Written by Ephraim Chambers
Thursday, 01 January 1728 09:00
Abstinencia, the Habit of restraining or containing one's self from some Pleasure, or Enjoyment. See PLEASURE.
The Word is compounded of the Latin abs, from ; and teneo, I hold.
The Jews were oblig'd to abstain from their Wives at certain Seasons.---— The same is enjoin'd in the Apostolical Constitutions, on all fast and meagre Days ; and the Church of England recommends certain Days of Fasting and Abstinence.---— The Great Fast, says St. Augustin, is to abstain from Sin. See FAST.
The antient Athletæ liv'd in a perpetual Abstinence from all kind of sensible Pleasure, to render their Bodies more robust and hardy. See ATHLETA.
Abstinence is particularly used for a spare Diet, or a flender parsimonious use of Food. See FOOD, and DIET.
The Physicians relate Wonders of the Effects of Abstinence in the Cure of many Disorders, and the protracting the Term of Life.---— The Noble Venetian, Cornaro, after all imaginable means had proved vain, so that his Life was despair'd of at 40 ; rccover'd and liv'd to near 100, by mere dint of Abstinence : as he himself gives the Account.
'Tis indeed surprizing to what a great Age the primitive Christians of the East, who retir'd from the Persecutions into the Desarts of Arabia and Egypt, lived, healthful and chearful, on a very little Food : Cassian assures us, that the common Rate for twenty four Hours was twelve Ounces of Bread, and mere Water : with this St. Anthony lived 105 Years ; James the Hermit, 104 ; Arsenius, Tutor of the Emperor Arcadius, 120; St. Epiphanius 115 ; Simeon Stylites 112 ; and Romualdus 120.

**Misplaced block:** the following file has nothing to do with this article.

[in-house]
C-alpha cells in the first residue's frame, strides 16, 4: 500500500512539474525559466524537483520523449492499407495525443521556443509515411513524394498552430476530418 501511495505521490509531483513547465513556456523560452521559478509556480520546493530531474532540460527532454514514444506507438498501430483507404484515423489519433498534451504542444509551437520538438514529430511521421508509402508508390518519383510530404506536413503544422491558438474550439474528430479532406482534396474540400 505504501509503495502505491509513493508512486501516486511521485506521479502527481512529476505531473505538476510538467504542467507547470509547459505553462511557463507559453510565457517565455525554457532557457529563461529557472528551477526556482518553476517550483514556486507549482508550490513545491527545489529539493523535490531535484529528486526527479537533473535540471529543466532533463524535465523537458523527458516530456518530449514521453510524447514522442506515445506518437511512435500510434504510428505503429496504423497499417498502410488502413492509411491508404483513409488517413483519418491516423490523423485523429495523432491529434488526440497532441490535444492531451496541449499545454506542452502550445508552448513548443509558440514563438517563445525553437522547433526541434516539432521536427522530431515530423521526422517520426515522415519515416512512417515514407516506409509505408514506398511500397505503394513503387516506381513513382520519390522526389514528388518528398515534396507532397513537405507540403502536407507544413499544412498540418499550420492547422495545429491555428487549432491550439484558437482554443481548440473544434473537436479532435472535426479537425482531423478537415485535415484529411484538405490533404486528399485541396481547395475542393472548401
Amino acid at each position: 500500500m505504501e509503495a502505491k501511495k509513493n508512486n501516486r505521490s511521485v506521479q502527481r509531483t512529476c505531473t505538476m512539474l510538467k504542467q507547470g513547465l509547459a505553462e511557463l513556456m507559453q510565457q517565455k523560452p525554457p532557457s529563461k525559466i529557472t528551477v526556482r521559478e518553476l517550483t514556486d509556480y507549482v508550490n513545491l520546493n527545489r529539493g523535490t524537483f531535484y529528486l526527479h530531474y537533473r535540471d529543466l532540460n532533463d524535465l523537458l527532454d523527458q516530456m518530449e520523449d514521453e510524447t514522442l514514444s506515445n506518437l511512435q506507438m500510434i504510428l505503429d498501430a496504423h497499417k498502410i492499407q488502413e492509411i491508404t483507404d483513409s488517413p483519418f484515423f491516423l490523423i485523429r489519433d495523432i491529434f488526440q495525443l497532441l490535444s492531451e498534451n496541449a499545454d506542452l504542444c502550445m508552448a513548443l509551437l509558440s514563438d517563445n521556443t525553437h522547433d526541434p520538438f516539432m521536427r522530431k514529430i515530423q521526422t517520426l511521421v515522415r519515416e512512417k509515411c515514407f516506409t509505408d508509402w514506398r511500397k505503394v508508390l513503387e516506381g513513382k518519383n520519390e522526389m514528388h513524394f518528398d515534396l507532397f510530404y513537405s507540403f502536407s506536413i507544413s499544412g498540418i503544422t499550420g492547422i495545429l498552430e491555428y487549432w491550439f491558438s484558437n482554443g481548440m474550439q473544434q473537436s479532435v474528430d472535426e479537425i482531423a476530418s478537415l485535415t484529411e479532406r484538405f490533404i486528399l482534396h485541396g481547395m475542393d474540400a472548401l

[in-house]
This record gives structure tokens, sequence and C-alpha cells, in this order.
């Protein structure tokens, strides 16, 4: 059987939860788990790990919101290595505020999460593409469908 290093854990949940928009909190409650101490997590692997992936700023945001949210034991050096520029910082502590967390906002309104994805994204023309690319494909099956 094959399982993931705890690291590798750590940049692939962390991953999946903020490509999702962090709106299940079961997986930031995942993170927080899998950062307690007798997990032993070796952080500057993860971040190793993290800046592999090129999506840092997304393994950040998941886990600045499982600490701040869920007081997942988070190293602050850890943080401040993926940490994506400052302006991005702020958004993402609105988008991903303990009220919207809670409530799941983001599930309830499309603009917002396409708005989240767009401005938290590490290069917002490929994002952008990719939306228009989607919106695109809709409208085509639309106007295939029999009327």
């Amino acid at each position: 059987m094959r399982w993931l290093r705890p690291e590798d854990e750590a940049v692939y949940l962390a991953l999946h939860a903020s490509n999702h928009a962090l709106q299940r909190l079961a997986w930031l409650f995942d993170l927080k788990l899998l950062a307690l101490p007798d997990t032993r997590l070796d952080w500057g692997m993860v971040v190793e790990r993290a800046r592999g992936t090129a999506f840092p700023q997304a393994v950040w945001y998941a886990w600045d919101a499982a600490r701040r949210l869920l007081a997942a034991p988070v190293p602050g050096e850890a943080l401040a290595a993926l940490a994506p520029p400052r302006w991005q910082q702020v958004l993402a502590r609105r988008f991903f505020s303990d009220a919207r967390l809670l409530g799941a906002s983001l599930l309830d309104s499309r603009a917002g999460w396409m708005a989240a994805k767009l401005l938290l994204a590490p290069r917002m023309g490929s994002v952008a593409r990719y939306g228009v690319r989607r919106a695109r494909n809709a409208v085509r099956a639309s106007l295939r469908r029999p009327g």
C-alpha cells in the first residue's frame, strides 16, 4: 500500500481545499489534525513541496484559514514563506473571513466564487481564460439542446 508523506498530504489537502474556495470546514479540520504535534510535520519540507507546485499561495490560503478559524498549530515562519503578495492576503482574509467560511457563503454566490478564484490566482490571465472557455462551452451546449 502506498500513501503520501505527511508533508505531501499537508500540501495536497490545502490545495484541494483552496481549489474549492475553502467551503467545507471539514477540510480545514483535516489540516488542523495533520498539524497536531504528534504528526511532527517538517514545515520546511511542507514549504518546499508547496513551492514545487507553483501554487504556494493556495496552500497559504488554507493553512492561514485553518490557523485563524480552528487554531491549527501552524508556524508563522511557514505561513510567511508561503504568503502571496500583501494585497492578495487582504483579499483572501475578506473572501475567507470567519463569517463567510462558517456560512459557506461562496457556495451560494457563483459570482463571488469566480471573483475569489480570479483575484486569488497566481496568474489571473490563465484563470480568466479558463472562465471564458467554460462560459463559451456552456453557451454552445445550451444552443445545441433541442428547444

Indeed, we can match, nay out-do these Instances of Longævity, at home : Buchanan writes, that one Lawrence preserv'd himself to 140 by force of Temperance and Labour ; and Spotswood mentions one Kentigorn, afterwards call'd St. Mougah or Mungo, who lived to 185 by the same means.---— Other Instances see under the Article LONGÆVITY.